Keeping Kids Safe Around Dogs 

 Originally Written: June 9, 2009

By  Hanna Trafford

Kids and Dogs Playing Safe

With summer pretty much here, I feel that it is important to spread around a bit of caution about children and what should be their best friends – dogs. Dog attacks unfortunately happen a lot this time of year and they happen mostly in homes to children under 10 years old and in most cases involve the family pet or a pet that belongs to someone the children know.

To avoid unnecessary injuries, we need to teach children about dog behaviour. The most important thing that children have to know is to never ever run up to or away from a dog. And children should most definitely never approach a strange dog. When explaining what is important to do to your child when they are approached by a strange dog, use metaphor they can understand – like :

“Stand like a tree” or “lie like a log”

Teach your child that of an aggressive or strange dog approaches them, they need to stand still with their arms at their sides. Running can trigger and instinctive chase response in the dog and result in an attack. Waving their arms around, kicking and screaming can escalate the dog’s aggressive behaviour.

If a dog knocks down the child, he should roll onto her belly, keep face down and curl up into a ball, clasping hands behind his neck – the hand protecting face and neck.

Your child also needs to know not to stare directly into any dog’s eyes – that can be interpreted as a challenge by an aggressive dog. Teach him to talk calmly and back away very slowly.

Ultimately, of course, dog behaviour is the responsibility of the dog owner – not the children. So at your home, with your dog, that responsibility becomes yours. First – never ever leave your child or a baby alone with your dog, no matter how much you feel that the dog is well behaved and friendly.

Here are some rules to follow for the dogs your children do know and a few more for the dogs your children do not know:

The Dog They Know:

  • Never approach an eating dog or touch the dog’s dish
  • Don’t touch a dog who is sleeping or dozing – you will startle him and he will react
  • Don’t play aggressive games with a dog – like tug-of-war
  • Never pull on dogs tail or otherwise tease him
  • Don’t yell, scream or squeal at a dog
  • Don’t chase any dog into a corner
  • Remember that all dogs are different, when one will enjoy rubbing his paws, another one can react negatively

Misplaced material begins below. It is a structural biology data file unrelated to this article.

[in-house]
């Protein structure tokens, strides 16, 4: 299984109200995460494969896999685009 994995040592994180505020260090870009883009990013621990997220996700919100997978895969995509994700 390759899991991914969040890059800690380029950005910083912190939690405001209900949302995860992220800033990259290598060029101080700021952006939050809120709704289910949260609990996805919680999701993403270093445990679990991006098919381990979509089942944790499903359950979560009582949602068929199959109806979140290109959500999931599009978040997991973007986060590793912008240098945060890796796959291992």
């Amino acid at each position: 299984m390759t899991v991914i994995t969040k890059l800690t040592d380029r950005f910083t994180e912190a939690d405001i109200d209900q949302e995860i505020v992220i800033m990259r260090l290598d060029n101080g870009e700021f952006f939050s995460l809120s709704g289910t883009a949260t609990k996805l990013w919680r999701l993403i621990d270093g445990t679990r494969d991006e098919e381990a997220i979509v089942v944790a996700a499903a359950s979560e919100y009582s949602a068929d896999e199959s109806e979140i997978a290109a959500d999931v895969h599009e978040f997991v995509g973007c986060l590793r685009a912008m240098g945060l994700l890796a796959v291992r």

• Watch the warning signs – if a dog growls, it means :”Back off”

The Dog They Don’t Know:

  • Never, ever approach a stray dog
  • Never rush up to a dog and try to pat him on the head
  • Never crouch or lean forward trying to put your face close to a dog’s face
  • learn to read dog’s body language, If the dog is friendly, it will be wagging his tail, his ears won’t be stiff and he may be dancing around. If the dog is not friendly, he will stand stiff-legged, with his hackles raised and ears up and rigid. The upper lip may be quivering or curled and he may be silent or growling.
  • Never pat a dog unless the owner specifically says that it is OK
  • When you have the owner’s permission, approach the dog slowly from the side. Slowly offer your hand, palms up and in a fist to allow the dog to sniff it.
  • If the dog is friendly and the owner agrees, pat the dog gently under the chin. If not, back away slowly.
  • Never scream at – or turn and run away from – an aggressive dog
  • Never, ever approach a dog who is tied up, caged,eating or playing with a toy.
  • Never feed treats to a strange dog – he may accidently bite in his excitement.

Hope this short advice post will help you – it is up to you to educate your child and potentially prevent unnecessary accident.

If you have more tips on this or any other subject, please feel free to talk to me, message me or add your comments!


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Hanna Trafford

Hanna is the mother of two grown sons Dan and Dusan Nedelko, and is also the Grandmother to Jax, Cohen and Mila. She is the lead editor of Mama Knows and is hoping to create an exchange of communications with other grandmothers, mothers and daughters - giving everyone the opportunity to learn and share about everything that is "Mama"

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